Kimberly Y Won, Katherine Gass, Marco Biamonte, Daniel Argaw Dagne, Camilla Ducker, Christopher Hanna, Achim Hoerauf, Patrick J Lammie, Sammy M Njenga, Rahmah Noordin, Kapa D Ramaiah, Reda Ramzy, Ronaldo G Carvalho Scholte, Anthony W Solomon, Ashley A Souza, Jordan Tappero, Emily Toubali, Gary J Weil, Steven A Williams, Jonathan D King. PLoS Negl Trop Dis 15(11): e0009968.

Control and elimination of lymphatic filariasis in Oceania: Prevalence, geographical distribution, mass drug administration, and surveillance in Samoa, 1998-2017

Lymphatic filariasis (LF) is a major public health problem globally and in the Pacific Region. The Global Programme to Eliminate LF has made great progress but LF is persistent and resurgent in some Pacific countries and territories. Samoa remains endemic for LF despite elimination efforts through multiple two-drug mass drug administrations (MDA) since 1965, including renewed elimination efforts started in 1999 under the Pacific Programme for Elimination of LF (PacELF). Despite eight rounds of national and two rounds of subnational MDA under PacELF, Samoa failed transmission assessment surveys (TAS) in all three evaluation units in 2017. In 2018, Samoa was the first to distribute countrywide triple-drug MDA using ivermectin, diethylcarbamazine (DEC), and albendazole. This paper provides a review of MDAs and historical survey results from 1998 to 2017 in Samoa and highlights lessons learnt from LF elimination efforts, including challenges and potential ways to overcome them to successfully achieve elimination.

Patricia M Graves, Hayley Joseph, Shaun P Coutts, Helen J Mayfield, Fuatai Maiava, Tile Ann Ah Leong-Lui, Palanitina Tupuimatagi Toelupe, Vailolo Toeaso Iosia, Siatua Loau, Paulo Pemita, Take Naseri, Robert Thomsen, Alvaro Berg Soto, Thomas R Burkot, Peter Wood, Wayne Melrose, Padmasiri Aratchige, Corinne Capuano, Sung Hye Kim, Masayo Ozaki, Aya Yajima, Patrick J Lammie, Eric Ottesen, Lepaitai Hansell, Rasul Baghirov, Colleen L Lau, Kazuyo Ichimori. Adv Parasitol. 2021;114:27-73. doi: 10.1016/bs.apar.2021.03.002

Baseline Mapping of Neglected Tropical Diseases in Africa: The Accelerated WHO/AFRO Mapping Project

Mapping is a prerequisite for effective implementation of interventions against neglected tropical diseases (NTDs). Before the accelerated WHO/AFRO NTD Mapping Project was initiated in 2014, mapping efforts in many countries were frequently carried out in an ad hoc and nonstandardized fashion. In 2013, there were at least 2,200 different districts (of the 4,851 districts in the WHO African region) that still required mapping, and in many of these districts, more than one disease needed to be mapped. During its 3-year duration from January 2014 through the end of 2016, the project carried out mapping surveys for one or more NTDs in at least 2,500 districts in 37 African countries. At the end of 2016, most (90%) of the 4,851 districts had completed the WHO-required mapping surveys for the five targeted Preventive Chemotherapy (PC)-NTDs, and the impact of this accelerated WHO/AFRO NTD Mapping Project proved to be much greater than just the detailed mapping results themselves. Indeed, the AFRO Mapping Project dramatically energized and empowered national NTD programs, attracted donor support for expanding these programs, and developed both a robust NTD mapping database and data portal. By clarifying the prevalence and burden of NTDs, the project provided not only the metrics and technical framework for guiding and tracking program implementation and success but also the research opportunities for developing improved diagnostic and epidemiologic sampling tools for all 5 PC-NTDs-lymphatic filariasis, onchocerciasis, schistosomiasis, soil-transmitted helminthiasis, and trachoma.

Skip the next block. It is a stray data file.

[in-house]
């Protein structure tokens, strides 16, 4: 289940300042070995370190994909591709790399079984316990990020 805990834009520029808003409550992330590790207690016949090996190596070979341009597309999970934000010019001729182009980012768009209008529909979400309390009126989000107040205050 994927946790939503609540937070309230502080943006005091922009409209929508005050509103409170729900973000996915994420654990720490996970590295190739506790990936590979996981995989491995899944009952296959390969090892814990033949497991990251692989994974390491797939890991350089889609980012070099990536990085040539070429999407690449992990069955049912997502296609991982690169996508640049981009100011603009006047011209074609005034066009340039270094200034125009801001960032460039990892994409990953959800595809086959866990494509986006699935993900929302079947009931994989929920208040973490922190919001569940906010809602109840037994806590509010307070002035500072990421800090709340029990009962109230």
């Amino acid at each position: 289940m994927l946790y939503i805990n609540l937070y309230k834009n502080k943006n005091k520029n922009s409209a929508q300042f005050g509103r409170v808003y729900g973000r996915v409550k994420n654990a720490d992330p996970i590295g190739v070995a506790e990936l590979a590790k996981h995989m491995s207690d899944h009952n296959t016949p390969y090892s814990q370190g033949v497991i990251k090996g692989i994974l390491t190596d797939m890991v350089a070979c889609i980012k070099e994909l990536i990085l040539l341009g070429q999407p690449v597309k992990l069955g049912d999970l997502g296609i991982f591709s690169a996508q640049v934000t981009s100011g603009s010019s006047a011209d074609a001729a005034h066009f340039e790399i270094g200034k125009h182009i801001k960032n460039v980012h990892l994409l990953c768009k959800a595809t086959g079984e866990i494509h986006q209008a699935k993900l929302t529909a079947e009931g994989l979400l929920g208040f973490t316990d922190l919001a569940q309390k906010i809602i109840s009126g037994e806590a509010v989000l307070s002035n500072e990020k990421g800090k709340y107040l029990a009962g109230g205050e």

Maria P Rebollo, Adiele Nkasiobi Onyeze, Alexandre Tiendrebeogo, Mutale Nsakashalo Senkwe, Benido Impouma, Kisito Ogoussan, Honorat G M Zouré, Kebede Deribe, Jorge Cano, Ekoue Boniface Kinvi, Andrew Majewski, Eric A Ottesen, Patrick Lammie. Am J Trop Med Hyg. 2021 Apr 26;tpmd201538. doi: 10.4269/ajtmh.20-1538

Evolution of the monitoring and evaluation strategies to support the World Health Organization’s Global Programme to Eliminate Lymphatic Filariasis

The Global Programme to Eliminate Lymphatic Filariasis (GPELF) was established with the ambitious goal of eliminating LF as a public health problem. The remarkable success of the GPELF over the past 2 decades in carrying out its principal strategy of scaling up and scaling down mass drug administration has relied first on the development of a rigorous monitoring and evaluation (M&E) framework and then the willingness of the World Health Organization and its community of partners to modify this framework in response to the practical experiences of national programmes. This flexibility was facilitated by the strong partnership that developed among researchers, LF programme managers and donors willing to support the necessary research agenda. This brief review summarizes the historical evolution of the GPELF M&E strategies and highlights current research needed to achieve the elimination goal.

Patrick J Lammie, Katherine M Gass, Jonathan King, Michael S Deming, David G Addiss, Gautam Biswas, Eric A Ottesen, Ralph Henderson. Int Health. 2020 Dec 22;13(Supplement_1):S65-S70. doi: 10.1093/inthealth/ihaa084.